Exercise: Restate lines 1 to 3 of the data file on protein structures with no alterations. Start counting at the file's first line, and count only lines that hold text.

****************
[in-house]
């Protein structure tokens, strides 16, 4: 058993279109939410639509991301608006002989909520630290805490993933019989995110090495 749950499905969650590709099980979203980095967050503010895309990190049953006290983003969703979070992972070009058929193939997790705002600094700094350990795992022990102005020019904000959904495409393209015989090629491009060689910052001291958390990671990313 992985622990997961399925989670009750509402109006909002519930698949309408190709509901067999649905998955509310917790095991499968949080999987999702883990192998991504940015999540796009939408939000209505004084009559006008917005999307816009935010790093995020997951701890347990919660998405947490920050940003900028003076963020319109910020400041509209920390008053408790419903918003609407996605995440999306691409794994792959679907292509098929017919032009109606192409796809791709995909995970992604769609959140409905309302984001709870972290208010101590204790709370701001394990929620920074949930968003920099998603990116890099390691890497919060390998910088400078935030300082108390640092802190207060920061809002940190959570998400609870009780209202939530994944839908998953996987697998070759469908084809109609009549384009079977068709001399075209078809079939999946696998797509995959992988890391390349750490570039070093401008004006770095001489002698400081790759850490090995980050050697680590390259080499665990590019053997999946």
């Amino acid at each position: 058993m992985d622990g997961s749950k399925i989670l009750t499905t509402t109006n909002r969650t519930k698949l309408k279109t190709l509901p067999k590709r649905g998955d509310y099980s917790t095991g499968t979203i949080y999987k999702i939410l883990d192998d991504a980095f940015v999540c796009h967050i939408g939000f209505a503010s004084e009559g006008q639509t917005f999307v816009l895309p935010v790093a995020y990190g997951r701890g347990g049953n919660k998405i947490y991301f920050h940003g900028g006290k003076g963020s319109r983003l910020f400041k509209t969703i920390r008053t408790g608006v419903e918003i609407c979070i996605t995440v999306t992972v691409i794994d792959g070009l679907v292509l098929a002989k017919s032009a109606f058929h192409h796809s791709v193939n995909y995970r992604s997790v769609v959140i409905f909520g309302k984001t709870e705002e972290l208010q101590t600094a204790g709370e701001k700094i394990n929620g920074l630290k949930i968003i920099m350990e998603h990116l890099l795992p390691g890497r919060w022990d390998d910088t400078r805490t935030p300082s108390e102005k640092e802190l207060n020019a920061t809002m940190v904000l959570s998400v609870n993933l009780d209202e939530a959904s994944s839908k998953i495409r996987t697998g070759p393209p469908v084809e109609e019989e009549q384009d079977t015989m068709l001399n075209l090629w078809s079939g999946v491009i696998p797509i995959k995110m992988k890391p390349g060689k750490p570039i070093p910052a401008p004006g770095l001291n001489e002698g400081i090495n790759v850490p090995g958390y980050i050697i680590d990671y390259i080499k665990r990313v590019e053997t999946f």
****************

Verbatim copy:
[in-house]
């Protein structure tokens, strides 16, 4: 058993279109939410639509991301608006002989909520630290805490993933019989995110090495 749950499905969650590709099980979203980095967050503010895309990190049953006290983003969703979070992972070009058929193939997790705002600094700094350990795992022990102005020019904000959904495409393209015989090629491009060689910052001291958390990671990313 992985622990997961399925989670009750509402109006909002519930698949309408190709509901067999649905998955509310917790095991499968949080999987999702883990192998991504940015999540796009939408939000209505004084009559006008917005999307816009935010790093995020997951701890347990919660998405947490920050940003900028003076963020319109910020400041509209920390008053408790419903918003609407996605995440999306691409794994792959679907292509098929017919032009109606192409796809791709995909995970992604769609959140409905309302984001709870972290208010101590204790709370701001394990929620920074949930968003920099998603990116890099390691890497919060390998910088400078935030300082108390640092802190207060920061809002940190959570998400609870009780209202939530994944839908998953996987697998070759469908084809109609009549384009079977068709001399075209078809079939999946696998797509995959992988890391390349750490570039070093401008004006770095001489002698400081790759850490090995980050050697680590390259080499665990590019053997999946």
């Amino acid at each position: 058993m992985d622990g997961s749950k399925i989670l009750t499905t509402t109006n909002r969650t519930k698949l309408k279109t190709l509901p067999k590709r649905g998955d509310y099980s917790t095991g499968t979203i949080y999987k999702i939410l883990d192998d991504a980095f940015v999540c796009h967050i939408g939000f209505a503010s004084e009559g006008q639509t917005f999307v816009l895309p935010v790093a995020y990190g997951r701890g347990g049953n919660k998405i947490y991301f920050h940003g900028g006290k003076g963020s319109r983003l910020f400041k509209t969703i920390r008053t408790g608006v419903e918003i609407c979070i996605t995440v999306t992972v691409i794994d792959g070009l679907v292509l098929a002989k017919s032009a109606f058929h192409h796809s791709v193939n995909y995970r992604s997790v769609v959140i409905f909520g309302k984001t709870e705002e972290l208010q101590t600094a204790g709370e701001k700094i394990n929620g920074l630290k949930i968003i920099m350990e998603h990116l890099l795992p390691g890497r919060w022990d390998d910088t400078r805490t935030p300082s108390e102005k640092e802190l207060n020019a920061t809002m940190v904000l959570s998400v609870n993933l009780d209202e939530a959904s994944s839908k998953i495409r996987t697998g070759p393209p469908v084809e109609e019989e009549q384009d079977t015989m068709l001399n075209l090629w078809s079939g999946v491009i696998p797509i995959k995110m992988k890391p390349g060689k750490p570039i070093p910052a401008p004006g770095l001291n001489e002698g400081i090495n790759v850490p090995g958390y980050i050697i680590d990671y390259i080499k665990r990313v590019e053997t999946f």